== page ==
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Wooden, metallic, hair, bone, and plant foreign bodies in horses: 37 cases (1990-2005)

Amanda C. FarrVeterinary Teaching Hospital, School of Veterinary Medicine, Purdue University, West Lafayette, IN 47907.

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Jan F. HawkinsDepartments of Veterinary Clinical Sciences, School of Veterinary Medicine, Purdue University, West Lafayette, IN 47907.

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Debra K. BairdDepartments of Veterinary Clinical Sciences, School of Veterinary Medicine, Purdue University, West Lafayette, IN 47907.

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George E. MooreComparative Pathobiology, School of Veterinary Medicine, Purdue University, West Lafayette, IN 47907.

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Abstract

Objective—To characterize features of diagnosis, treatment, and outcome in horses with foreign bodies, exclusive of enteric, inhaled, and foot-penetrating foreign bodies.

Design—Retrospective case series.

Animals—37 horses with foreign bodies.

Procedures—The incidence of equine foreign bodies from 1990 through 2005 was determined by review of data from veterinary schools participating in the Veterinary Medical Database (VMDB). Medical records of horses with foreign bodies at Purdue University were reviewed, and the following information was retrieved: clinical history; signalment; results of physical, radiographic, and ultrasonographic examinations; results of microbial culture of the draining tract or foreign body material; surgical findings; antimicrobial and anti-inflammatory treatments; and complications of the surgical procedure. Long-term follow-up information was obtained from owners or referring veterinarians.

Results—The incidence of foreign bodies in horses with records in the VMDB was 1730/10,000 horse admissions. A preoperative diagnosis of foreign bodies was confirmed via ultrasonography in most horses examined (15/17 horses) and with plain film radiography in a quarter of horses examined (7/24 horses). Wood foreign bodies were the most common (59%; 22/37), followed by metal (24%; 9/37), hair (8%; 3/37), nonsequestrum bone (5%; 2/37), and plant material (3%; 1/37). Postoperative complications associated with the foreign body were more likely to develop with wood foreign bodies (3/22) than with other types of foreign bodies (1/15).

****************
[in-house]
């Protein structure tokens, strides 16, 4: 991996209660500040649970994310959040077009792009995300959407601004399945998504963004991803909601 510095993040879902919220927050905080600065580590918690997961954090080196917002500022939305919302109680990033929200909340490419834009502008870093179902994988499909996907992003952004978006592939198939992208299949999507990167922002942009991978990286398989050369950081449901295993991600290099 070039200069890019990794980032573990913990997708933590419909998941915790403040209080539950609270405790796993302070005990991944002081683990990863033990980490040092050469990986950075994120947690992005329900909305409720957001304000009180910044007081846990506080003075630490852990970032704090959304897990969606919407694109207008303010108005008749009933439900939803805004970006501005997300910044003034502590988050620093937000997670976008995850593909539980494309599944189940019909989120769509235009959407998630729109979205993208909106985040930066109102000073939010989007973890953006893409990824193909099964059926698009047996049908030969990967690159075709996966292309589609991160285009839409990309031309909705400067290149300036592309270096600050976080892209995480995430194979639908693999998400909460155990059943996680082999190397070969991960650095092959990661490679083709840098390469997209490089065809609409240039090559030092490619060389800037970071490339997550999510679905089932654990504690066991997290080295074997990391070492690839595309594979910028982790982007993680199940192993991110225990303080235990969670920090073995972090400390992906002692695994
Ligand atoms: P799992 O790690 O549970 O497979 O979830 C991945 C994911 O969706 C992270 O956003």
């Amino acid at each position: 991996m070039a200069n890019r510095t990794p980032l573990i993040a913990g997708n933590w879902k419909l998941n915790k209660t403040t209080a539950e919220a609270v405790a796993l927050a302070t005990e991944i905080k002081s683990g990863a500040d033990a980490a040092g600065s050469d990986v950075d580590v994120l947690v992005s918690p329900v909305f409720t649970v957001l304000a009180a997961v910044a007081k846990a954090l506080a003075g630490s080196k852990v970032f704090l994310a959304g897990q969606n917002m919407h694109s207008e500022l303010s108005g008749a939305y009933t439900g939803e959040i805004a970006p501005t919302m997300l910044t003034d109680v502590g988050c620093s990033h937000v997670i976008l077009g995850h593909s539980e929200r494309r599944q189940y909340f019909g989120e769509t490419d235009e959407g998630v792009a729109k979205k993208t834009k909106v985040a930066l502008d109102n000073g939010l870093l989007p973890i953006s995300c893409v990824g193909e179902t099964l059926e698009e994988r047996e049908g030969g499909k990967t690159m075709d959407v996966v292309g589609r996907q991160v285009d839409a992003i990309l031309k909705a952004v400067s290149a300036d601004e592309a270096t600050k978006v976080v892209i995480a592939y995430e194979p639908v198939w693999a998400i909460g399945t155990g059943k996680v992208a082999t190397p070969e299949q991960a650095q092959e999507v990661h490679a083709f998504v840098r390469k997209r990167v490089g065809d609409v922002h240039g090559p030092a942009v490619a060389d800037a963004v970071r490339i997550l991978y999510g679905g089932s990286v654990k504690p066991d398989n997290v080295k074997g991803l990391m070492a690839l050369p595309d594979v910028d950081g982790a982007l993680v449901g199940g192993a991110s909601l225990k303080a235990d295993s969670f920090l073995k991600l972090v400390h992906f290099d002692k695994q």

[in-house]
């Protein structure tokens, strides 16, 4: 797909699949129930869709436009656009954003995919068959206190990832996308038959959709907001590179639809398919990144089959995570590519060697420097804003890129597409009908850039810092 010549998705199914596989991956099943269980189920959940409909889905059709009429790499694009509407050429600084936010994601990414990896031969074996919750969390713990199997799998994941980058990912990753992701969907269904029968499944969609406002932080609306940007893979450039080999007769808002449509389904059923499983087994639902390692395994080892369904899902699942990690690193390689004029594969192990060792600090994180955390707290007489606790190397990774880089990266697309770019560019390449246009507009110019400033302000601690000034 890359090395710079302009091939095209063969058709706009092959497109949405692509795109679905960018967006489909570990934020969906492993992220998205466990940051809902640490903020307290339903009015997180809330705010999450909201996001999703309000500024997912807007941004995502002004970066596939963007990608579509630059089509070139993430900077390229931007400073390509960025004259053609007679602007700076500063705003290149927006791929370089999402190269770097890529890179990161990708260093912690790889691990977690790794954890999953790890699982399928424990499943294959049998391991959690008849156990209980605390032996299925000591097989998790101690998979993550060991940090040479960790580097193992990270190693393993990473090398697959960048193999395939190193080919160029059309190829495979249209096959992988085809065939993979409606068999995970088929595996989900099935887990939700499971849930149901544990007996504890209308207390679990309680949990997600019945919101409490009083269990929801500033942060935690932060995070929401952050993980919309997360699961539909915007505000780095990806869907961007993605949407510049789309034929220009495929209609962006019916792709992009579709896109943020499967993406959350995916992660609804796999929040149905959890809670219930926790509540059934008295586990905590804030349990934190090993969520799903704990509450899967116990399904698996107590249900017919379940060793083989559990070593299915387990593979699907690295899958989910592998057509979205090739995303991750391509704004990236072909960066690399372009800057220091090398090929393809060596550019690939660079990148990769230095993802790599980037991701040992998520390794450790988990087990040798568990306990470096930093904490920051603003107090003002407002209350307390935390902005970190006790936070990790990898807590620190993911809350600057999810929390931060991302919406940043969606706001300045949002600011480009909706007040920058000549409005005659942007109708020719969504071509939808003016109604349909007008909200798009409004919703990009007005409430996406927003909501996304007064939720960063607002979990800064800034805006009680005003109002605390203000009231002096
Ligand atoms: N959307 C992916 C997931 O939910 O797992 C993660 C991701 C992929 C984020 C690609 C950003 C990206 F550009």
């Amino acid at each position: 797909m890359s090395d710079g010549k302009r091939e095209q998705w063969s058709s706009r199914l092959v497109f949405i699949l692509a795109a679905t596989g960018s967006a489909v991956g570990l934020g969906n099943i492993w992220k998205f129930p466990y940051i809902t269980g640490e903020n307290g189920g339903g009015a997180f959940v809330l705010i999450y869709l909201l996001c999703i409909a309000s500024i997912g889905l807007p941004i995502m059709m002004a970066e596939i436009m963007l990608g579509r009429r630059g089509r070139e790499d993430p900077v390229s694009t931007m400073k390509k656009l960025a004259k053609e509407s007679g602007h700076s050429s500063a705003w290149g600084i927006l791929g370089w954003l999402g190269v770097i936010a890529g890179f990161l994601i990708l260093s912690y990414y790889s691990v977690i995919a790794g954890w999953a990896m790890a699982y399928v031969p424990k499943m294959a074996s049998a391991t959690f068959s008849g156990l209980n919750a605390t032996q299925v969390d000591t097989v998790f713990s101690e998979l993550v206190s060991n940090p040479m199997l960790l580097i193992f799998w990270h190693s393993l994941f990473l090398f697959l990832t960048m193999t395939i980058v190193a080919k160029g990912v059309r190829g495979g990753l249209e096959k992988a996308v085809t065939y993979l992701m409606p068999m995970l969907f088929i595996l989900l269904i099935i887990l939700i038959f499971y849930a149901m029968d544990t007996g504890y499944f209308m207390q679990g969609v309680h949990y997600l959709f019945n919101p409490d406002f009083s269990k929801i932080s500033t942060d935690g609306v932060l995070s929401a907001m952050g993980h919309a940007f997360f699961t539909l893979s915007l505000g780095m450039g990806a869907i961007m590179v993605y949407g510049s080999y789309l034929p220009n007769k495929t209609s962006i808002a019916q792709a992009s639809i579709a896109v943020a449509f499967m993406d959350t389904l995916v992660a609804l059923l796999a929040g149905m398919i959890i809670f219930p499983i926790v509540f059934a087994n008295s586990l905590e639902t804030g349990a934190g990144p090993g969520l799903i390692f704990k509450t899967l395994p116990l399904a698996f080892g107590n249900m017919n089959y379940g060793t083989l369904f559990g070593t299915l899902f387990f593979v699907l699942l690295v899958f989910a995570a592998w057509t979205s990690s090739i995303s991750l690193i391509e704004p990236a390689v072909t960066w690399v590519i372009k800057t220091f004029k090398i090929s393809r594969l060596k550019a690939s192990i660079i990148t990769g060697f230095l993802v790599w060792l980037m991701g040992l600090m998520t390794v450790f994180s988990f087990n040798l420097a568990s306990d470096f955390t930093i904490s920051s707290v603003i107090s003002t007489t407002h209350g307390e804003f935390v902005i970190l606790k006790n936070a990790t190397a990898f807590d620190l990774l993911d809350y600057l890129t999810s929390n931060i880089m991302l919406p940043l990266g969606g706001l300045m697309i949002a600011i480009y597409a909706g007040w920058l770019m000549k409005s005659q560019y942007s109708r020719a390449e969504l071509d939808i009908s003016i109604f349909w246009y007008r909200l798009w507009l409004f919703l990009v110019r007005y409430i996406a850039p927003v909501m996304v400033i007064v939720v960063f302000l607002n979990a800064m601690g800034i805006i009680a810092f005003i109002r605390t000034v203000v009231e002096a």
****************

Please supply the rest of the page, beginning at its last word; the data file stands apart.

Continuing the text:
Conclusions and Clinical Relevance—Wood was the most common penetrating foreign body in the horses in our study and was the type associated with the highest incidence of complications. Ultrasonography was more effective in locating foreign bodies than was radiography (plain and contrast) and should be performed in all horses with suspected foreign bodies.

Abstract

Objective—To characterize features of diagnosis, treatment, and outcome in horses with foreign bodies, exclusive of enteric, inhaled, and foot-penetrating foreign bodies.

Design—Retrospective case series.

Animals—37 horses with foreign bodies.

Procedures—The incidence of equine foreign bodies from 1990 through 2005 was determined by review of data from veterinary schools participating in the Veterinary Medical Database (VMDB). Medical records of horses with foreign bodies at Purdue University were reviewed, and the following information was retrieved: clinical history; signalment; results of physical, radiographic, and ultrasonographic examinations; results of microbial culture of the draining tract or foreign body material; surgical findings; antimicrobial and anti-inflammatory treatments; and complications of the surgical procedure. Long-term follow-up information was obtained from owners or referring veterinarians.

Results—The incidence of foreign bodies in horses with records in the VMDB was 1730/10,000 horse admissions. A preoperative diagnosis of foreign bodies was confirmed via ultrasonography in most horses examined (15/17 horses) and with plain film radiography in a quarter of horses examined (7/24 horses). Wood foreign bodies were the most common (59%; 22/37), followed by metal (24%; 9/37), hair (8%; 3/37), nonsequestrum bone (5%; 2/37), and plant material (3%; 1/37). Postoperative complications associated with the foreign body were more likely to develop with wood foreign bodies (3/22) than with other types of foreign bodies (1/15).

Conclusions and Clinical Relevance—Wood was the most common penetrating foreign body in the horses in our study and was the type associated with the highest incidence of complications. Ultrasonography was more effective in locating foreign bodies than was radiography (plain and contrast) and should be performed in all horses with suspected foreign bodies.

Contributor Notes

Use of data from the Veterinary Medical Database does not imply the organization's approval of the subject of the report or study.

Address correspondence to Dr. Farr (farrvet@yahoo.com).